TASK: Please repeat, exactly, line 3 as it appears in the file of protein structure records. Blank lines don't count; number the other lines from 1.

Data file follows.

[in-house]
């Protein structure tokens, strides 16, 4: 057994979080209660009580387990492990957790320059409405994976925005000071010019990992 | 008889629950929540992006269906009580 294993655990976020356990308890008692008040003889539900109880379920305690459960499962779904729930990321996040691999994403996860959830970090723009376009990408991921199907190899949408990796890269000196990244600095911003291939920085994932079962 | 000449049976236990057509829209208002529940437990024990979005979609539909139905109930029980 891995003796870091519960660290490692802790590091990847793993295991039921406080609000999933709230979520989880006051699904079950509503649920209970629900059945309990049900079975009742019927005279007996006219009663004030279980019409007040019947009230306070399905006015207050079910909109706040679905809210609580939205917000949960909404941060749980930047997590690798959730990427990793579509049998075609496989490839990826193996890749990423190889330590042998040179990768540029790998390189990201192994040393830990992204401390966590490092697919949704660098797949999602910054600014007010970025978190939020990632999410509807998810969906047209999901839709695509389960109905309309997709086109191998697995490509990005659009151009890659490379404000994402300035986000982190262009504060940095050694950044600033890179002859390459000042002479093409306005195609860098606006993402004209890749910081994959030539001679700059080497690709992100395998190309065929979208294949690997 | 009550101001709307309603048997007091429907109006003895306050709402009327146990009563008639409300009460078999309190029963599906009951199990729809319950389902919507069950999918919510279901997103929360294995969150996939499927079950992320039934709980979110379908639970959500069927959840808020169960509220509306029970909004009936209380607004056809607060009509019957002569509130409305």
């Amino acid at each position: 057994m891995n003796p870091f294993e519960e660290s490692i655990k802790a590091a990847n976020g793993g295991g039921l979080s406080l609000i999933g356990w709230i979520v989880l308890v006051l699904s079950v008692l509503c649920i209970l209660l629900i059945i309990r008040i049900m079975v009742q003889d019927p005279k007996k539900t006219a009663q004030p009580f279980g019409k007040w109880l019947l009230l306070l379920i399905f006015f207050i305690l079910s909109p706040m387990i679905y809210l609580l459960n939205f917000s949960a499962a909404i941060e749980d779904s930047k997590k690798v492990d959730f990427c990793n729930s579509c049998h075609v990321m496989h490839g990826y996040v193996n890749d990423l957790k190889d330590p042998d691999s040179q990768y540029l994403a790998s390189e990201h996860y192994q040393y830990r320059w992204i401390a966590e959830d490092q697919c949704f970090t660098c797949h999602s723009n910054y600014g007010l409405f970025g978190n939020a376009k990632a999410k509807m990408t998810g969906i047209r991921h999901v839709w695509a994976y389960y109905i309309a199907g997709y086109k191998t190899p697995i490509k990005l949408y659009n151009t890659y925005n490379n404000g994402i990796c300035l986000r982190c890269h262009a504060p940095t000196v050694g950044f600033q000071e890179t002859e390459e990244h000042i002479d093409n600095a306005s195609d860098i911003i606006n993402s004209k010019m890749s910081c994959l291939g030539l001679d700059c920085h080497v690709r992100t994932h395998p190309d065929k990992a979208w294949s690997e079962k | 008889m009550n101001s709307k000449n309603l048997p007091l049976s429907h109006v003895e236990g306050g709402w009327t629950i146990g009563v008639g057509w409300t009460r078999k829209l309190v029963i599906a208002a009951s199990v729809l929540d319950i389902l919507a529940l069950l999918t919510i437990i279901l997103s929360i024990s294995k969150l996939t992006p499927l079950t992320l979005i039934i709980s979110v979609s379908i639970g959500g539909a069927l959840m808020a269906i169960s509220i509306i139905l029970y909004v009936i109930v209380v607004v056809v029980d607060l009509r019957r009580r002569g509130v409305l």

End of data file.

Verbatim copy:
């Amino acid at each position: 057994m891995n003796p870091f294993e519960e660290s490692i655990k802790a590091a990847n976020g793993g295991g039921l979080s406080l609000i999933g356990w709230i979520v989880l308890v006051l699904s079950v008692l509503c649920i209970l209660l629900i059945i309990r008040i049900m079975v009742q003889d019927p005279k007996k539900t006219a009663q004030p009580f279980g019409k007040w109880l019947l009230l306070l379920i399905f006015f207050i305690l079910s909109p706040m387990i679905y809210l609580l459960n939205f917000s949960a499962a909404i941060e749980d779904s930047k997590k690798v492990d959730f990427c990793n729930s579509c049998h075609v990321m496989h490839g990826y996040v193996n890749d990423l957790k190889d330590p042998d691999s040179q990768y540029l994403a790998s390189e990201h996860y192994q040393y830990r320059w992204i401390a966590e959830d490092q697919c949704f970090t660098c797949h999602s723009n910054y600014g007010l409405f970025g978190n939020a376009k990632a999410k509807m990408t998810g969906i047209r991921h999901v839709w695509a994976y389960y109905i309309a199907g997709y086109k191998t190899p697995i490509k990005l949408y659009n151009t890659y925005n490379n404000g994402i990796c300035l986000r982190c890269h262009a504060p940095t000196v050694g950044f600033q000071e890179t002859e390459e990244h000042i002479d093409n600095a306005s195609d860098i911003i606006n993402s004209k010019m890749s910081c994959l291939g030539l001679d700059c920085h080497v690709r992100t994932h395998p190309d065929k990992a979208w294949s690997e079962k | 008889m009550n101001s709307k000449n309603l048997p007091l049976s429907h109006v003895e236990g306050g709402w009327t629950i146990g009563v008639g057509w409300t009460r078999k829209l309190v029963i599906a208002a009951s199990v729809l929540d319950i389902l919507a529940l069950l999918t919510i437990i279901l997103s929360i024990s294995k969150l996939t992006p499927l079950t992320l979005i039934i709980s979110v979609s379908i639970g959500g539909a069927l959840m808020a269906i169960s509220i509306i139905l029970y909004v009936i109930v209380v607004v056809v029980d607060l009509r019957r009580r002569g509130v409305l």